Besides clearing a very important hurdle to equality, the court ruling on Monday that overturned Virginia’s ban on same-sex marriage served as an opportunity for power-seeking Democrats and Republicans in North Carolina to capture some headlines.
After the decision was announced, state Attorney General and Gov. McCrory’s likely opponent in 2016 Roy Cooper immediately took to a podium to say his office would no longer defend North Carolina’s ban, known as Amendment One. “It’s time to stop making arguments we will lose and instead move forward knowing that the ultimate resolution will likely come from the U.S. Supreme Court.” Soon after, Senate-vying Thom Tillis quickly “reminded the public” that it’s the attorney general’s job to defend the law of the land.
Pundits began to wonder aloud how important the debate over marriage equality in North Carolina would be during the potential matchup between McCrory, who's remained mostly silent on the matter and Cooper, who has denounced Amendment One despite having to defend it in a professional capacity.
Despite the energy behind it now and when Amendment One passed, Republican and Democratic strategists contend marriage equality will be a moot point in this state long before 2016. Word is the U.S. Supreme Court will likely rule in favor of universal marriage equality in a year, said strategists in separate interviews.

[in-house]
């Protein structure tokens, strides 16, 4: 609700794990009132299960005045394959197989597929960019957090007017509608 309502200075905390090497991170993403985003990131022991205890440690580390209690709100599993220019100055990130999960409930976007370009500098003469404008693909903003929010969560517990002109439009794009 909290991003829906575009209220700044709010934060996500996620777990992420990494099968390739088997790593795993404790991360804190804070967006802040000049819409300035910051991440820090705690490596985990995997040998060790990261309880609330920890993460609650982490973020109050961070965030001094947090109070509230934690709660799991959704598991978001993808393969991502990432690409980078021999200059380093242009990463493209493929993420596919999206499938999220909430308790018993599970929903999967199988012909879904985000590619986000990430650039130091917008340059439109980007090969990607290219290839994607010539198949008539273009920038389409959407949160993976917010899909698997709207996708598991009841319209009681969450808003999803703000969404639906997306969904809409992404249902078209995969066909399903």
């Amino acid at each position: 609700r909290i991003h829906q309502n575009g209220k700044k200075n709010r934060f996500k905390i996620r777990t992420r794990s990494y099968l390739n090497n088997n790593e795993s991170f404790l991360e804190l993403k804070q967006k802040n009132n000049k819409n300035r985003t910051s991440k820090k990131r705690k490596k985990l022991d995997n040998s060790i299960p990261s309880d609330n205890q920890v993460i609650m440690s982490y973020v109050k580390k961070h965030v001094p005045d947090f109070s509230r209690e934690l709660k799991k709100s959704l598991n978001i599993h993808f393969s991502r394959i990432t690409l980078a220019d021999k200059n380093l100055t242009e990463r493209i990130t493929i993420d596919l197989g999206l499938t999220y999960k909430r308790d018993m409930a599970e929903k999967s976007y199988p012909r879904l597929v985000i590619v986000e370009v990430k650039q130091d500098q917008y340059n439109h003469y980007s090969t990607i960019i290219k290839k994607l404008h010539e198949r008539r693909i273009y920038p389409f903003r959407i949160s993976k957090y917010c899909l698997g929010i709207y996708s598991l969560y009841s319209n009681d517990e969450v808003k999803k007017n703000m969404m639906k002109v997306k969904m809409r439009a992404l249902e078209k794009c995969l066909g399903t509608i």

“I think [Cooper] needed to get out of this situation,” said Thomas Mills, a nationally renowned Democratic strategist based in Raleigh. “He was getting a lot of pressure from progressives to not defend the ban, and the Fourth Circuit decision gave him a way out. I just think the issue is about to be out of the way, one way or another. Now he gives the progressive wing of the Democratic party permission to fully embrace him.”
But it won’t energize the progressive base in two years. “We still may be waiting for a Supreme Court decision, but there’s going to be a general acceptance that this [debate] is over,” Mills said.
McCrory has mostly stayed out of the argument; he knows by now that taking a public stance on something that quietly divides his party would be a tactical error. “We’re going to start seeing this move in a generational way toward more acceptance,” said Republican strategist and Charlotte attorney Larry Sheehan. “It would be wise for Republicans to continue to wait to see what the [Supreme Court] decides to do ... it’s going to be very important for the Republicans in this country to not bash the Supreme Court and to not politicize an issue of law.”
So marriage equality won’t be a hot topic, but that won’t make the horse race any less interesting. Thanks to redistricting, Democrats have mostly given up on reclaiming any seats in the General Assembly and will focus their energy on recapturing the governor’s mansion, and Republicans will fight tooth and nail to maintain their super-majority. Considering the stakes for both parties, Sheehan predicts North Carolina’s gubernatorial race will be the most important in the country.
Saddle up, ladies and gents.
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